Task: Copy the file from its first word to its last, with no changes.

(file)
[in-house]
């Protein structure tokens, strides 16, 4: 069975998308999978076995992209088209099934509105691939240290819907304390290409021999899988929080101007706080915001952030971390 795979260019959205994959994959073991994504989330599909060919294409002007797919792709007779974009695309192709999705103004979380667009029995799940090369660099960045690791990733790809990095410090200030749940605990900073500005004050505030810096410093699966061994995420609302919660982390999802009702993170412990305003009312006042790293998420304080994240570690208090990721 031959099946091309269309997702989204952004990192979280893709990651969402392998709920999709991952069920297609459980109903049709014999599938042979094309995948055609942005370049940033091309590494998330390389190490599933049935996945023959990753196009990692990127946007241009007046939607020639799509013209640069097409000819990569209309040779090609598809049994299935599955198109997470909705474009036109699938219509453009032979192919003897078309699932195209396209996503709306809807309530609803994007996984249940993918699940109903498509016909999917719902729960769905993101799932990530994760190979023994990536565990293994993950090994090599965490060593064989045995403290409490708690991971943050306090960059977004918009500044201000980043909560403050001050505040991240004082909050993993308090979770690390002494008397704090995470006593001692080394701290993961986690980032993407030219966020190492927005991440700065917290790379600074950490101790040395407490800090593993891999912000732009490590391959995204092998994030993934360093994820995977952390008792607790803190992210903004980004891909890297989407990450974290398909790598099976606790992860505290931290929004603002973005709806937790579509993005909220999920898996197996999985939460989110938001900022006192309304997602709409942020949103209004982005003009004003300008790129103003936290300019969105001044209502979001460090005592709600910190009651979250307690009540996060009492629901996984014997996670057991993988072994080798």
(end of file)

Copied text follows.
[in-house]
């Protein structure tokens, strides 16, 4: 069975998308999978076995992209088209099934509105691939240290819907304390290409021999899988929080101007706080915001952030971390 795979260019959205994959994959073991994504989330599909060919294409002007797919792709007779974009695309192709999705103004979380667009029995799940090369660099960045690791990733790809990095410090200030749940605990900073500005004050505030810096410093699966061994995420609302919660982390999802009702993170412990305003009312006042790293998420304080994240570690208090990721 031959099946091309269309997702989204952004990192979280893709990651969402392998709920999709991952069920297609459980109903049709014999599938042979094309995948055609942005370049940033091309590494998330390389190490599933049935996945023959990753196009990692990127946007241009007046939607020639799509013209640069097409000819990569209309040779090609598809049994299935599955198109997470909705474009036109699938219509453009032979192919003897078309699932195209396209996503709306809807309530609803994007996984249940993918699940109903498509016909999917719902729960769905993101799932990530994760190979023994990536565990293994993950090994090599965490060593064989045995403290409490708690991971943050306090960059977004918009500044201000980043909560403050001050505040991240004082909050993993308090979770690390002494008397704090995470006593001692080394701290993961986690980032993407030219966020190492927005991440700065917290790379600074950490101790040395407490800090593993891999912000732009490590391959995204092998994030993934360093994820995977952390008792607790803190992210903004980004891909890297989407990450974290398909790598099976606790992860505290931290929004603002973005709806937790579509993005909220999920898996197996999985939460989110938001900022006192309304997602709409942020949103209004982005003009004003300008790129103003936290300019969105001044209502979001460090005592709600910190009651979250307690009540996060009492629901996984014997996670057991993988072994080798």